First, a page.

Perception vs Expectation:Understanding consumer confidence levels


Efficient conduct of monetary policy depends on the way consumers form their expectations. As central banks’ primary objective nowadays is on achieving and maintaining price stability, monitoring inflation perceptions and expectations of economic agents and understanding their nature is extremely important for them. In particular, differences between subjectively perceived price levels expected price levels, and official inflation figures could impact consumer spending and saving behaviour, and thus affect overall macroeconomic outcomes. Inflation perceptions and expectations thus represent one useful indicator to predict future inflation.
What exactly is inflation?
Economists define inflation as a sustained increase in the price level of goods and services in an economy over a period of time.
However, the average consumer tends to think they are facing higher inflation than both measured inflation and the target inflation rate. This is a measure that is defined as perceived inflation and inflation expectation. Perceived inflation is the rate of inflation measured by a household opinion survey. It is a measure that takes into account the psychological aspect of consumer sentiment. The importance of this measure can be gauged by the weightage it holds while calculating ‘Consumer Confidence Indices’. The expectation indices account for a staggering 60% of the index while the current situation accounts for the remaining 40 %.
People in usual circumstances perceive inflation rationally and their perceptions and expectations become exaggerated in case of shocks, such as for instance a pandemic. This gap between perception and measurement has been more pronounced during the pandemic. The aim of this paper is to discuss the measurement of the gap (if any) between perceived and expected inflation on the basis of consumer survey data in India and to try and pinpoint the reasons for the same.
The perceived inflation and expected inflation numbers could be used as a powerful tool by policymakers and monetary policy authorities since it gives a clear picture of the levels of consumer confidence in the country. It has been noted through rigorous survey and study in other countries that the perceived inflation rates are higher than the actual price level prevailing in the country. Through this paper, we try to study the reason (both tangible and intangible) for the relation between perception and expectations.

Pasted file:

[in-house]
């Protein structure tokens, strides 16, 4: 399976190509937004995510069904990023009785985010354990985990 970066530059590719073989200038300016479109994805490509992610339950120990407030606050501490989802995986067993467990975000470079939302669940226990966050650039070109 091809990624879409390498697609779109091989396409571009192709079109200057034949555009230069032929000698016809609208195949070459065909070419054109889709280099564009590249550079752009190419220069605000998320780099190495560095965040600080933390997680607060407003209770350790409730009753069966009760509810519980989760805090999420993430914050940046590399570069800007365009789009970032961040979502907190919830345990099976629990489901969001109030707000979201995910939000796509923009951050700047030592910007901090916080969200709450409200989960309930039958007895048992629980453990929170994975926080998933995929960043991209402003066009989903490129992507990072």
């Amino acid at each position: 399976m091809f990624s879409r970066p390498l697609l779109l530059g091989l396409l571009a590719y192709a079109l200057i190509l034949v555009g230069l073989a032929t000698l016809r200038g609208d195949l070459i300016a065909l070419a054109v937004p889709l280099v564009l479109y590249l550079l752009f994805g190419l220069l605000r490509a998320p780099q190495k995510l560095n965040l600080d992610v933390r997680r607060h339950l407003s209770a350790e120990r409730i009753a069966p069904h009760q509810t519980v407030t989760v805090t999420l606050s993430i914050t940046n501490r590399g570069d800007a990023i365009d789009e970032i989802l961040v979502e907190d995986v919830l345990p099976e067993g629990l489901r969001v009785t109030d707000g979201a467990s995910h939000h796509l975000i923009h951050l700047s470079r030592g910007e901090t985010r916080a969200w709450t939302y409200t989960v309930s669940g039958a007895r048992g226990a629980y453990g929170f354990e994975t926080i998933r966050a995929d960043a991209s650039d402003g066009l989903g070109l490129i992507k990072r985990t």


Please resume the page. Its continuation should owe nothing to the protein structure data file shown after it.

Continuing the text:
While consumers may have a limited ability to store and recall specific prices, and even succumb to a number of biases in the way in which they form perceptions and expectations of global price changes, they do seem to have some feel for, and ability to judge and forecast, inflation.
The change in consumer confidence has the potential to affect real economic activities through the changes in business sentiments. Thus, the current and expected confidence on economic and personal financial situations, are of particular relevance for policy purposes.


Through this paper, we intend to study the contrast between consumer perceptions about inflation while directly comparing it with the real-world scenario. The main objective of this paper is to try and define how consumer perceptions influence expectations by conducting an analysis of the pre-pandemic era viz-a-viz the post pandemic era in which we live now.

This study shall entail a deconstruction of the Consumer Confidence Surveys as well as the Inflation Expectations Bi-Monthly Survey published by the RBI. We shall try and adopt a quantitative framework to highlight whether the pre Covid-19 pandemic expectations are actually in line with the current perception among Indian nationals.

This paper also proposes to study the perception and expectation pattern differences in median inflation rates which may be observed from city- to-city. We will also try and extend the study to find out the reason behind the difference in inflation perception pattern between developed and less developed cities in India, if any.


Inflation Expectation Surveys of Households (IESH) has been an ongoing practice of the Reserve Bank of India since September 2005. This survey draws out the qualitative and the quantitative responses on the expected price changes and inflation for periods of three months and twelve months. These are, without a hint of doubt, subjective assessments based on individual consumption baskets. Hence, they are quite varied from the official inflation data that is published by the government. Yet, one may say that rational expectations provide an elegant and powerful framework, which often dominates the dynamic structure of the economy and econometric politics evaluation.

Thomas Sargent expounds that “rational expectations models impute much more knowledge to the agents within the model than is possessed by an econometrician, who faces estimation and inference problems that the agents in the model have somehow solved”. The products that are in circulation and are in demand are influenced, to a certain extent, by the ability of the consumer to avail the products that have been presented to them. As such, the current market scenario pits producers against one another to rise up and become the apt choice that the consumer makes while initiating a purchase.

Yet some important questions arise here. Models of information rigidity cannot account for all of the deviation from rationality that is more often than not present in surveys.

Furthermore, the literature does not address whether these deviations from rationality are economically meaningful. The presence of informational inefficiencies, and the fact that inflation expectations are of consequence for future realized inflation, we may analyse that informational inefficiencies may be exploited to improve forecasts of realized inflation.

Therefore, a model selection algorithm is imperative to produce models of inflation expectations for both households and professionals. Coibion & Gorodnichenko offer some respite in the affair using regressions to decide amongst models of expectations formulation that allow for deviations from full rationality.